A Georgia judge on Monday blocked Fulton County District Attorney Fani Willis from investigating Burt Jones, a Republican state senator, as part of the investigation into efforts by former President Donald Trump and his allies to overturn the 2020 presidential election in that state.
Jones is one of 16 fake Trump electors who signed on to the “unofficial electorate certificate” in a plan to subvert the Electoral College in the 2020 election.
Jones is currently running for lieutenant governor in Georgia against Democrat Charlie Bailey. Willis hosted a campaign fundraiser for Bailey last month and donated to his primary campaign earlier this year.
In his ruling, Fulton County Superior Court Judge Robert McBurney said Willis’ office may “ask witnesses about the Senator’s role in the various efforts the State Republican party undertook to call into question the legitimacy of the results of the election. What her office may not do is make sure of any such evidence to develop a case against the Senator.”
Last week, McBurney criticized Willis during a hearing for hosting the fundraiser for the Democratic candidate. “It’s a ‘What are you thinking’ moment,” the said at the time. “The optics are horrific.”
The Prosecuting Attorney’s Council of Georgia can select a replacement district attorney’s office that can question Jones, according to Georgia law.
Peter Skandalakis, executive director of the Prosecuting Attorneys’ Council of Georgia, said in a statement that as of Monday, “no decision has been made as to whether or not an appointment will be made. Staff and I are reviewing the Court’s decision and researching case law.”
Willis’ spokesperson, Jeff DiSantis, told CNN that they “are reviewing the order and considering the course of action.”
Jones’ spokesperson did not immediately respond to requests for comment.
Jones, in a tweet, called the ruling a “HUGE win for our campaign – but more importantly, for due process and the rule of law in Georgia.” His attorneys had argued that Willis’ political actions should disqualify her and suggested asking Georgia’s attorney general to appoint a new district attorney to oversee the case.
Counsel for Willis had said in court filings that her political support for Bailey’s campaign provides no basis for disqualification nor amounts to a conflict of interest in overseeing the grand jury. Last week, Willis’ attorney stressed that the district attorney’s political actions were well within the law.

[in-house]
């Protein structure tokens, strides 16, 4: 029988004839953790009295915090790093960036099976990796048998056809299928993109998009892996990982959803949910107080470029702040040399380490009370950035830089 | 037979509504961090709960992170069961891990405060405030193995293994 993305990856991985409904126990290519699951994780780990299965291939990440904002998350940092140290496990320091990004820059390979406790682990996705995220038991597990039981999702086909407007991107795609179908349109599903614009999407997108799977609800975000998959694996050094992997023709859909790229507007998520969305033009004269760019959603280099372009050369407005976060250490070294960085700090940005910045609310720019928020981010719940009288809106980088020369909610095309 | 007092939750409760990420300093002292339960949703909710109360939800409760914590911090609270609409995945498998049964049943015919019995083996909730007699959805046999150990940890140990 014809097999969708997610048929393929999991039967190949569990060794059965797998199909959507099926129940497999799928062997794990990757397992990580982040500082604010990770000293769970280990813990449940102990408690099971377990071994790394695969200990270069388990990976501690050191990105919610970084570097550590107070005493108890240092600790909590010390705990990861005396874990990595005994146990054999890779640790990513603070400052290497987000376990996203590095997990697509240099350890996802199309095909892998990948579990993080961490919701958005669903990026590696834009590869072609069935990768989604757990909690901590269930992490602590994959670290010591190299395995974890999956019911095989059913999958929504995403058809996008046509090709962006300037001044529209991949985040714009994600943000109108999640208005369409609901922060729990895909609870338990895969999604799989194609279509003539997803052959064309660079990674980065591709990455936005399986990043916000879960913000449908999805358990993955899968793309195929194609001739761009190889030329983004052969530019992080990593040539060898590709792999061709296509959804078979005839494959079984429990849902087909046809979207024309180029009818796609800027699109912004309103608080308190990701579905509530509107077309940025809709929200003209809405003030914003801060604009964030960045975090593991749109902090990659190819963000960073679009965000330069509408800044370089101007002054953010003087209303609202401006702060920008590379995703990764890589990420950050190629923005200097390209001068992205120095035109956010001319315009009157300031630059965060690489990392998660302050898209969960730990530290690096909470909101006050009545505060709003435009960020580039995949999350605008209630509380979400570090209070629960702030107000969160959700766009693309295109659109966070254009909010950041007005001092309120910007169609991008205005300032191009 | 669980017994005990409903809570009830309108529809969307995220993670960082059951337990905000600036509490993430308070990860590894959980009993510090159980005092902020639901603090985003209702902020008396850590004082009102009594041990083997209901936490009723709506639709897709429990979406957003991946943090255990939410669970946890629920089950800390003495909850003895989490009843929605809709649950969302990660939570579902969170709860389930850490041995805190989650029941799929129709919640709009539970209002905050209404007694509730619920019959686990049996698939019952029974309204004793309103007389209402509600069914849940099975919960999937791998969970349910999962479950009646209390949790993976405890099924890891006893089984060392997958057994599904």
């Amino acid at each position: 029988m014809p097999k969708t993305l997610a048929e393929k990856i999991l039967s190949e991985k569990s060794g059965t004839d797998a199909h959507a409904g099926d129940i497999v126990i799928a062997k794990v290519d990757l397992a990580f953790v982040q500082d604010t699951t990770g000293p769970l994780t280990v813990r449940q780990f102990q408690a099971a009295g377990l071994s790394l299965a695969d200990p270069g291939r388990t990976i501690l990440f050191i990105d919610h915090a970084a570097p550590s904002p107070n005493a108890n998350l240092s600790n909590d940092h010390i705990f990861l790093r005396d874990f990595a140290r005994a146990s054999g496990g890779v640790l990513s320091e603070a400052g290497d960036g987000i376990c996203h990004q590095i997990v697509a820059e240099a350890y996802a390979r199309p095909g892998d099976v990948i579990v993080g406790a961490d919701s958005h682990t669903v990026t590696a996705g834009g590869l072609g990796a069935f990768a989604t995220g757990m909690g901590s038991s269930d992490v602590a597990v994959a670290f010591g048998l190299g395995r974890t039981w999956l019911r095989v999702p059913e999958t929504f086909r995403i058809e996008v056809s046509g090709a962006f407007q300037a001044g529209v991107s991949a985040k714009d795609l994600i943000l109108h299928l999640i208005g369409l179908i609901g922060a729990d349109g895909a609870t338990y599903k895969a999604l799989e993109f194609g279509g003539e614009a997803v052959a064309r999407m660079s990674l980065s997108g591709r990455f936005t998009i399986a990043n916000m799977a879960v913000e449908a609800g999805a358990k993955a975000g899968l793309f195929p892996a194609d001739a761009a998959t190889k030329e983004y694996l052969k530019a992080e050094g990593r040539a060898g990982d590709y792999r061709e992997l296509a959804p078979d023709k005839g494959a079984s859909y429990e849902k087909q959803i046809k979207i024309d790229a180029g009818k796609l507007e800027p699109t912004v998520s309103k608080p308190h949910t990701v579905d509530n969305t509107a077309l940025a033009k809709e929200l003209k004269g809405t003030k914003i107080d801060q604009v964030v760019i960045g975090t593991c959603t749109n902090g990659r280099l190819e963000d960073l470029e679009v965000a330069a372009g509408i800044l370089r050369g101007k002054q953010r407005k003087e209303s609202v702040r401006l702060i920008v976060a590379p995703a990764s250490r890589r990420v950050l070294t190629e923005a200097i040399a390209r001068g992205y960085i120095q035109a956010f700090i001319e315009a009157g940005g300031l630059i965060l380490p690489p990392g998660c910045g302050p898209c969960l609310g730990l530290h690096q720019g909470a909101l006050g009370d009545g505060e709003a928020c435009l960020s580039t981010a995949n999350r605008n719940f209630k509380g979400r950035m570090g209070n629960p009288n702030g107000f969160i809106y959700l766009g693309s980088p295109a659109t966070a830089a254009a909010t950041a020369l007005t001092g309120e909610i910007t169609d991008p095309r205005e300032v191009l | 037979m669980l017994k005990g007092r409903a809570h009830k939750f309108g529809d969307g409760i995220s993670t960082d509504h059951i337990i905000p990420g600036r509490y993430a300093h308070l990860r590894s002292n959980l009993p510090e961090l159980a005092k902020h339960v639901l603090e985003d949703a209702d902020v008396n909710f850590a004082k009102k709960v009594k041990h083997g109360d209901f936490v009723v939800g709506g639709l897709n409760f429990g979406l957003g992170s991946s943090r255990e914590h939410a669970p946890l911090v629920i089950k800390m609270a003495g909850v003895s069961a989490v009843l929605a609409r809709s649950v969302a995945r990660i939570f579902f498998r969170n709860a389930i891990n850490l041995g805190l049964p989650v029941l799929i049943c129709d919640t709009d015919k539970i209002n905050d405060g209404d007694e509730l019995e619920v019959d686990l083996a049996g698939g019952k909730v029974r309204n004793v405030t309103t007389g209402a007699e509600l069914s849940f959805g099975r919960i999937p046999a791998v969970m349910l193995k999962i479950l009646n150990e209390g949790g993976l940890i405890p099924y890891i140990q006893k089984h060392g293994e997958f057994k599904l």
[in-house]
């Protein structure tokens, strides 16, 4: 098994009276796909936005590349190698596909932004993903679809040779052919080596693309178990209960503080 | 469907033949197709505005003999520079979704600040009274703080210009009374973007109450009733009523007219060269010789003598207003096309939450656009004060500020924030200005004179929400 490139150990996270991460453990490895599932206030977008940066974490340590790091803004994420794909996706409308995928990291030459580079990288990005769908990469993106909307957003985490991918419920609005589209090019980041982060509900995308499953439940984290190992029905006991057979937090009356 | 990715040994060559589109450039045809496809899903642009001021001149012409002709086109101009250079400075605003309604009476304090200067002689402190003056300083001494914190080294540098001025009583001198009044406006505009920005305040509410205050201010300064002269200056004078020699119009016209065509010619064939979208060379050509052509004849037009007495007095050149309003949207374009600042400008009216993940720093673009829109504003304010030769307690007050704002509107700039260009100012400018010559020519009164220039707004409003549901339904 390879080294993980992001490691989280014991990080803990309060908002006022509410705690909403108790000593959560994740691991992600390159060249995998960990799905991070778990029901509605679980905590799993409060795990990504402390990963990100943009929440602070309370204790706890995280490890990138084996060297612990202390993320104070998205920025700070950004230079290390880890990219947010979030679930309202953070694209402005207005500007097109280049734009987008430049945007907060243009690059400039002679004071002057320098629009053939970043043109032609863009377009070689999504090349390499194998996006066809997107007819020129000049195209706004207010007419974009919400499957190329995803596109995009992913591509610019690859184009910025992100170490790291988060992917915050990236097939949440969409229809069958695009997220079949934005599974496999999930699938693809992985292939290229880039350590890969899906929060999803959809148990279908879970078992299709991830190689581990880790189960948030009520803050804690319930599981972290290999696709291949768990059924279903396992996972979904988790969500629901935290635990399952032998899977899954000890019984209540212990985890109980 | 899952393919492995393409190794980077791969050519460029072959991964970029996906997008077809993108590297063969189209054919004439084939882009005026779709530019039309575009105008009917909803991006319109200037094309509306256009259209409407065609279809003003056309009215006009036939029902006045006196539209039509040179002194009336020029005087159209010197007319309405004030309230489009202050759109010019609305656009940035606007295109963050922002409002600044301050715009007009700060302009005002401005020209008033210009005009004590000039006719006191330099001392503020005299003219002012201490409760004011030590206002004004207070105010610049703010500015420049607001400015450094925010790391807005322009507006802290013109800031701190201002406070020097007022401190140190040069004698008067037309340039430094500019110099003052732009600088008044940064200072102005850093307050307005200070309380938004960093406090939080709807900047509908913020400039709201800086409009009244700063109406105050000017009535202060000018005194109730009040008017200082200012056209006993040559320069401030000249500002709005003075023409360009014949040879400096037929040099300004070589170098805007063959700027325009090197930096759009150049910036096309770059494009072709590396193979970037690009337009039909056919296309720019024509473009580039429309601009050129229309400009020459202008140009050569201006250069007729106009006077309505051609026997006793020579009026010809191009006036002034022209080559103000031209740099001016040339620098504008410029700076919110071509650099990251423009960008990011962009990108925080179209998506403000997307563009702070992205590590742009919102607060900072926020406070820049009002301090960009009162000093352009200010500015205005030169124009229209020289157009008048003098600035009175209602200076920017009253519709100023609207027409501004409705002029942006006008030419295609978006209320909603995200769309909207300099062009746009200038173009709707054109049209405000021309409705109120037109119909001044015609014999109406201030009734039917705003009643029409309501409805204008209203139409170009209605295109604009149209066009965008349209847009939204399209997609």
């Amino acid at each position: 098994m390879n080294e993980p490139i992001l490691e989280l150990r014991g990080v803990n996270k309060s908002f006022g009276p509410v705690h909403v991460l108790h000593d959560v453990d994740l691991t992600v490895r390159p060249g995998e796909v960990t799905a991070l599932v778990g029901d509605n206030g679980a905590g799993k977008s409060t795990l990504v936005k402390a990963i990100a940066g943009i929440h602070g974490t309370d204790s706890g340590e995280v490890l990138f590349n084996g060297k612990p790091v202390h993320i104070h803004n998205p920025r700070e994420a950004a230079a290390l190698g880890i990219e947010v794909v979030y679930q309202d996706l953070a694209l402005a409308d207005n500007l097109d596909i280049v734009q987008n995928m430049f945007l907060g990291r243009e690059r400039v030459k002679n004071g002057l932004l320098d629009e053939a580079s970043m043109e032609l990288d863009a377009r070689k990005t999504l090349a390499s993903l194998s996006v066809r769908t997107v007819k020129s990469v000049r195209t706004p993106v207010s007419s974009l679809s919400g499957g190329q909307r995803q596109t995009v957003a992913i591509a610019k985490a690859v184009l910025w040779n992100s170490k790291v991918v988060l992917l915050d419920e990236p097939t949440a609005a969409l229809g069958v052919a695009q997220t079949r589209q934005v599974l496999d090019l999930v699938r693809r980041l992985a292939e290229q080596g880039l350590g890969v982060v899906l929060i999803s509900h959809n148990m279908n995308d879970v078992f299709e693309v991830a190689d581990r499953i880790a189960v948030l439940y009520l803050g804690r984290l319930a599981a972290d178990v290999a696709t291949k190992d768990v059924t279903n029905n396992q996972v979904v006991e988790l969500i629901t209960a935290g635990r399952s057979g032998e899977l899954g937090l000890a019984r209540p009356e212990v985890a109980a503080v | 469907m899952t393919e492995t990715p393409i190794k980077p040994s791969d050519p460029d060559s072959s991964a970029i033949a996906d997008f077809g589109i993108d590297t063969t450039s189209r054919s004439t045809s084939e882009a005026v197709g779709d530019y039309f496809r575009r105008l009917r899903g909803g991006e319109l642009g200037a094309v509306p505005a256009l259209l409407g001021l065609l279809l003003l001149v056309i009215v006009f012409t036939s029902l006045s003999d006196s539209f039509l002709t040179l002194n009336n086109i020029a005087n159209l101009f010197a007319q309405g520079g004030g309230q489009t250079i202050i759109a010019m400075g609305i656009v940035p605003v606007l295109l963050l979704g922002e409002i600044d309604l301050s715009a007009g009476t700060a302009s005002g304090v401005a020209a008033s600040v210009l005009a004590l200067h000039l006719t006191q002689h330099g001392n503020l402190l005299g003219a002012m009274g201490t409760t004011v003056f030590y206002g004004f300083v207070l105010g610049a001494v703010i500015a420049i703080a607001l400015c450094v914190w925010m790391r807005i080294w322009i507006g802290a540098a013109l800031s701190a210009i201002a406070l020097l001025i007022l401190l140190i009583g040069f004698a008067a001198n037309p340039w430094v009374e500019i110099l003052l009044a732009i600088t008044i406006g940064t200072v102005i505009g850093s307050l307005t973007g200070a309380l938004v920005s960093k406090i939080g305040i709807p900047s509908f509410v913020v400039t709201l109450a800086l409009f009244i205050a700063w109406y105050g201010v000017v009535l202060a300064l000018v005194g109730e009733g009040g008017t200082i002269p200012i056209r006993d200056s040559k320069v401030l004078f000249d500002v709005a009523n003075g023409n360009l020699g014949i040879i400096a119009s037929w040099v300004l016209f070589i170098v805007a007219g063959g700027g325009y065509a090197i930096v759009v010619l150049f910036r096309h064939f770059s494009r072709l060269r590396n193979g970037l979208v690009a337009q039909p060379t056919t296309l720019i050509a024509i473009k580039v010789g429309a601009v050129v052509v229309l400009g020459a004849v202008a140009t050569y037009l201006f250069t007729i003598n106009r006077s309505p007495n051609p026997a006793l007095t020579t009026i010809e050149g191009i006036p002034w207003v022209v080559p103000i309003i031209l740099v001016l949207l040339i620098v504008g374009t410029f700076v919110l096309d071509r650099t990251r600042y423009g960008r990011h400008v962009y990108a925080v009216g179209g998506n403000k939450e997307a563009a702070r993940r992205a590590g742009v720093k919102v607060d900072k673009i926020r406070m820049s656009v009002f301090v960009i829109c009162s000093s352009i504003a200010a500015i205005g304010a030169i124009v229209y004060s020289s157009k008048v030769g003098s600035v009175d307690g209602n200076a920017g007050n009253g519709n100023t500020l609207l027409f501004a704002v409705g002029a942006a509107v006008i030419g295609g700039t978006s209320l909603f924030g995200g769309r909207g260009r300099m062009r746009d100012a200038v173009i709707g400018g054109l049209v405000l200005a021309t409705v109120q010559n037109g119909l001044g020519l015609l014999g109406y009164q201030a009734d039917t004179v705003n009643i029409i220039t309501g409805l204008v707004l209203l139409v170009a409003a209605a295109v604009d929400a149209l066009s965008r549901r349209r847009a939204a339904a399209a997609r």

McBurney also said last week he would not quash any subpoenas for 11 of the “fake electors” who are part of the criminal investigation and would let the parties work out a framework with the Fulton County District Attorney’s Office regarding their appearance before the grand jury and potentially invoking their Fifth Amendment rights. CNN previously reported that court documents filed last week revealed that Willis had informed all 16 fake Trump electors may be indicted in her probe.
Willis, a Democrat, also subpoenaed a slew of Trump allies earlier this month and Republican Rep. Jody Hice of Georgia the month before.
In a separate ruling Monday, a federal judge said she will deny Hice’s request to quash his subpoena to appear in front of the special grand jury.
US District Judge Leigh Martin May, an appointee of former President Barack Obama, told attorneys at a hearing that she will remand the case back to the Superior Court of Fulton County for Hice to raise any objections to specific questions posed by the special purpose grand jury.
CORRECTION: A previous version of this story misstated steps the Prosecuting Attorney’s Council of Georgia has taken following the ruling. It is reviewing the court’s decision.
CNN’s Chandelis Duster contributed to this report.